Wednesday, June 26, 2019

How My Kids Listen To Audio Books (Plus a Few Favorite Titles)

Okay, I'm alllllll for letting kids listen to audio books, but in these days when cds are going the way of tapes and records, and digital files can only be played off screen devices, it is honestly so tricky to figure out how to let kids listen to audio books.

And I don't necessarily have it figured out. I wish we had a better system, a better way for my kids to access especially library app audio books other than through my phone (I'm selfish, I don't like sharing my phone with my kids one bit). Janssen over at Everyday Reading talks about how she lets her girls listen to audio books in this post here, and they own several tablets (Kindle Fires, I believe) that their kids use.

I can totally see the convenience of this option, but I also can't in any sort of realistic way see me purchasing such expensive devices (screen devices, with internet and games no less) for such young children (no judgment on Janssen, her girls seem to handle them extremely maturely, I just don't think that would work for our family). Maybe in a few years I might consider this option, but right now... no.

So, what do we do right now?

Well, mostly I check out cds from the library and we listen to them in the car (we do not own a cd player, unless you count the dvd player, which we very occasionally use). My younger two spend just as much time in the car as I do because they come on my commute out to campus every day, and while they request a fair amount of music (The Piano Guys and Mama Mia soundtrack being current favorites), we often listen to audio books. At their age, I mostly stock picture book audio books, we grab a handful of those every time we're at the library. When we go on road trips I'll grab some longer cd audio books for my older son. This is probably the number one way they consume audio books right now.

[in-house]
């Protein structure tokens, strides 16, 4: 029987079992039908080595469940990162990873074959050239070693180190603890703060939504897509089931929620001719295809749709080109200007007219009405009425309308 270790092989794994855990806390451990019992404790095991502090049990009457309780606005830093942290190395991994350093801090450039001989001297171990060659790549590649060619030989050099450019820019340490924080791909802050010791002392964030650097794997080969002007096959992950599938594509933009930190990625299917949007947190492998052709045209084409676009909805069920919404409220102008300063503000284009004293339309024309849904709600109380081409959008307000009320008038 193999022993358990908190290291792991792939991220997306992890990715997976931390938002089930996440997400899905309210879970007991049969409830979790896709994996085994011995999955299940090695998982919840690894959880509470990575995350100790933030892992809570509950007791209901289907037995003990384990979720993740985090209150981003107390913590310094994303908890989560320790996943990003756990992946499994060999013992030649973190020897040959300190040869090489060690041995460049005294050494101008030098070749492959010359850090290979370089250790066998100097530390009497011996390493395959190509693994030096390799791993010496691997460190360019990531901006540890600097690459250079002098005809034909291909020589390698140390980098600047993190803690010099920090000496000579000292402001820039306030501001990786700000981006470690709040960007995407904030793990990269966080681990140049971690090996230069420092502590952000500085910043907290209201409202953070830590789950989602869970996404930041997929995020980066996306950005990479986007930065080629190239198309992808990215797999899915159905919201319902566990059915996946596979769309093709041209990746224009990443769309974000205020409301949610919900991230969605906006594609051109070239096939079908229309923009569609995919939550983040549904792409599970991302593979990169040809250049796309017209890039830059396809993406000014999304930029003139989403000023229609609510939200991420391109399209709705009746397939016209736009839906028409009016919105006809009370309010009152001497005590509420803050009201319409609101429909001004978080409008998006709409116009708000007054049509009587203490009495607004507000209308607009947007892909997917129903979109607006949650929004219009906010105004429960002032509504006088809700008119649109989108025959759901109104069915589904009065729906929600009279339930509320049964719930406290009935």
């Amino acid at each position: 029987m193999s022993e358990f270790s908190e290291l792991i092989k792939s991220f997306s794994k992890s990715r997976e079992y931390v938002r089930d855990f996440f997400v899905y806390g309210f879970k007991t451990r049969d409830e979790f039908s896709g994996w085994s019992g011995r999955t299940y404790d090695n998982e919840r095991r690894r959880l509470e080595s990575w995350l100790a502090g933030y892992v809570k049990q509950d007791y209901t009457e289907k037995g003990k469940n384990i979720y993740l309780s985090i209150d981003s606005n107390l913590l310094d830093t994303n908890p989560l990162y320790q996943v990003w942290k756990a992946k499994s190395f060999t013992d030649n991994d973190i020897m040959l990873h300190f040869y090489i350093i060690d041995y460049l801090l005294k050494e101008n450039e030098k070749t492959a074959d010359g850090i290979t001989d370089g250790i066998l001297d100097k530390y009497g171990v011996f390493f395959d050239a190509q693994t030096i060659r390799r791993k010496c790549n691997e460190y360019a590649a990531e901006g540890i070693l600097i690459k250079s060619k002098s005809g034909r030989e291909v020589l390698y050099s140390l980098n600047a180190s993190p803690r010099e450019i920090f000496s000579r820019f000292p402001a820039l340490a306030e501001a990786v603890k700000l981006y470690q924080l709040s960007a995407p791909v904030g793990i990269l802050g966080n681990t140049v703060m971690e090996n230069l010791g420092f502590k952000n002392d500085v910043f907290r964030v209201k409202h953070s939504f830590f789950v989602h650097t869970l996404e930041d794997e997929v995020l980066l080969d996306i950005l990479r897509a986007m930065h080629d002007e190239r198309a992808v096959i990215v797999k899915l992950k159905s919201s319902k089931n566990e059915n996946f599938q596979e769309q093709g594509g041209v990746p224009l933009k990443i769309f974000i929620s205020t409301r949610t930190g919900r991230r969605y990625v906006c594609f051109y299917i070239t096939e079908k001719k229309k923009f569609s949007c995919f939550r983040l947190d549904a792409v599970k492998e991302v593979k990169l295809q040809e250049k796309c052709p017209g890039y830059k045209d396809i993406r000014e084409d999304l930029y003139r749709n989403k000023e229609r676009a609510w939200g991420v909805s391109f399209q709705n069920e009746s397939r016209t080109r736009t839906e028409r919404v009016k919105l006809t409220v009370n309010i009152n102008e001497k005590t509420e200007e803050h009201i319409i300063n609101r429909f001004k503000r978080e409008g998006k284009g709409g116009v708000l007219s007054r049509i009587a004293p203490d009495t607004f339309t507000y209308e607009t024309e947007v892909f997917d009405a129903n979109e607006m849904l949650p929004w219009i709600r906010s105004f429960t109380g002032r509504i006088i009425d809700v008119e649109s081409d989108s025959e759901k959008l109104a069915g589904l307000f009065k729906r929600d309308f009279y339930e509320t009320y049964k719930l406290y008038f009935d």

For night time, my boys have an extremely old (we're talking maybe 9 or 10 year old, which is ancient in electronics) iPod and speakers that has a few audio books loaded on it, along with some other music and stuff. The benefit of this option is that it doesn't hook up to the internet or present any real interest beyond playing music/books (there are a few ancient games, like TicTacToe, but they haven't posed too much of a problem yet). The problem with this option is that it doesn't hook up to the internet. It's a beastly process to load new material onto this iPod, because it's so old that iTunes freaks out every time we hook it up to a computer, and it's so limited on space that we have to carefully select what we can add. We've had the first 8 Magic Tree House books on there for a while now, and they get lots of listens, but I've been wanting to switch them out for some of the Harry Potter books, but we're kind of too discouraged to even try. Curse the inexorable march of technology!

So occasionally for longer trips I will download kid books through my library app on my phone, especially titles we're all interested in listening to as a family. The problem with this is that, once again, I'm selfish with my phone and want to listen to my own books, thank you very much.

Anyway, this is still a kind of pinch point I'm trying to figure out. If any of you have any brilliant solutions for how you let your kids listen to audio books that don't involve handing over expensive screen devices, I'm all ears! But now, for a few recommendations of kid audio books that we recommend.

Harry Potter - All 7 of them, by J.K. Rowling, narrated by Jim Dale

You guys had to have seen this coming, right? I mean, while the Harry Potter series is incredible in its own right, all of the audio books together are possibly the greatest audio book collection of all time. Jim Dale (who I talked about in my last post) won all sorts of awards for this narration. It's just timeless and classic and absolutely perfectly done. We have MP3s of all seven books, but only let my son listen to the first two right now (as far as he's read in the series).